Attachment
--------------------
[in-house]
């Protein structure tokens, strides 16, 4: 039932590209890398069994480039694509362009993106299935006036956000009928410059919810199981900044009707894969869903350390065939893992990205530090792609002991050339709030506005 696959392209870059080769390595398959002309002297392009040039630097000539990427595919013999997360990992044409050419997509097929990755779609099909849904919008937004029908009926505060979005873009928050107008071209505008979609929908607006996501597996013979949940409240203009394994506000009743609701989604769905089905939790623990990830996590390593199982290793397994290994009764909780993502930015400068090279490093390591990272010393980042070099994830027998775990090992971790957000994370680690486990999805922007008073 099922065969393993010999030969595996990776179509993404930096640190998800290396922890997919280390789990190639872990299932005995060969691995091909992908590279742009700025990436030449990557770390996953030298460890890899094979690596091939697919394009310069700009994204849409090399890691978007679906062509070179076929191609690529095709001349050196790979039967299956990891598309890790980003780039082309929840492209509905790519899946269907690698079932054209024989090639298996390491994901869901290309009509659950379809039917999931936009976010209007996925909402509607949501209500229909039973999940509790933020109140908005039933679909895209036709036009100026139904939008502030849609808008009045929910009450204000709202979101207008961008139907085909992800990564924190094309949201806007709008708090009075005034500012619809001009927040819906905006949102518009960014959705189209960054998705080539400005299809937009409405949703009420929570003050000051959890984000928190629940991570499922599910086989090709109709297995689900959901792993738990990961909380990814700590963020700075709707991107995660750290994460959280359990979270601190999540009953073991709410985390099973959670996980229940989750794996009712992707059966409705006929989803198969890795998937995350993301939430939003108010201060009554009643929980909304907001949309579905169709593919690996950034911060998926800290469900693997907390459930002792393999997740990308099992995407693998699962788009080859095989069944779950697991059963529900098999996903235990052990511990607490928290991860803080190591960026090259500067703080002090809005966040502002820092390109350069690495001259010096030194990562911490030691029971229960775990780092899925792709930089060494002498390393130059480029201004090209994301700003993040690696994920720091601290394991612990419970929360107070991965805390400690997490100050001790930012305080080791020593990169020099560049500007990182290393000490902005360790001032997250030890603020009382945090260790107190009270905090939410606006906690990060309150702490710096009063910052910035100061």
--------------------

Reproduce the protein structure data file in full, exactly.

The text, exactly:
[in-house]
């Protein structure tokens, strides 16, 4: 039932590209890398069994480039694509362009993106299935006036956000009928410059919810199981900044009707894969869903350390065939893992990205530090792609002991050339709030506005 696959392209870059080769390595398959002309002297392009040039630097000539990427595919013999997360990992044409050419997509097929990755779609099909849904919008937004029908009926505060979005873009928050107008071209505008979609929908607006996501597996013979949940409240203009394994506000009743609701989604769905089905939790623990990830996590390593199982290793397994290994009764909780993502930015400068090279490093390591990272010393980042070099994830027998775990090992971790957000994370680690486990999805922007008073 099922065969393993010999030969595996990776179509993404930096640190998800290396922890997919280390789990190639872990299932005995060969691995091909992908590279742009700025990436030449990557770390996953030298460890890899094979690596091939697919394009310069700009994204849409090399890691978007679906062509070179076929191609690529095709001349050196790979039967299956990891598309890790980003780039082309929840492209509905790519899946269907690698079932054209024989090639298996390491994901869901290309009509659950379809039917999931936009976010209007996925909402509607949501209500229909039973999940509790933020109140908005039933679909895209036709036009100026139904939008502030849609808008009045929910009450204000709202979101207008961008139907085909992800990564924190094309949201806007709008708090009075005034500012619809001009927040819906905006949102518009960014959705189209960054998705080539400005299809937009409405949703009420929570003050000051959890984000928190629940991570499922599910086989090709109709297995689900959901792993738990990961909380990814700590963020700075709707991107995660750290994460959280359990979270601190999540009953073991709410985390099973959670996980229940989750794996009712992707059966409705006929989803198969890795998937995350993301939430939003108010201060009554009643929980909304907001949309579905169709593919690996950034911060998926800290469900693997907390459930002792393999997740990308099992995407693998699962788009080859095989069944779950697991059963529900098999996903235990052990511990607490928290991860803080190591960026090259500067703080002090809005966040502002820092390109350069690495001259010096030194990562911490030691029971229960775990780092899925792709930089060494002498390393130059480029201004090209994301700003993040690696994920720091601290394991612990419970929360107070991965805390400690997490100050001790930012305080080791020593990169020099560049500007990182290393000490902005360790001032997250030890603020009382945090260790107190009270905090939410606006906690990060309150702490710096009063910052910035100061």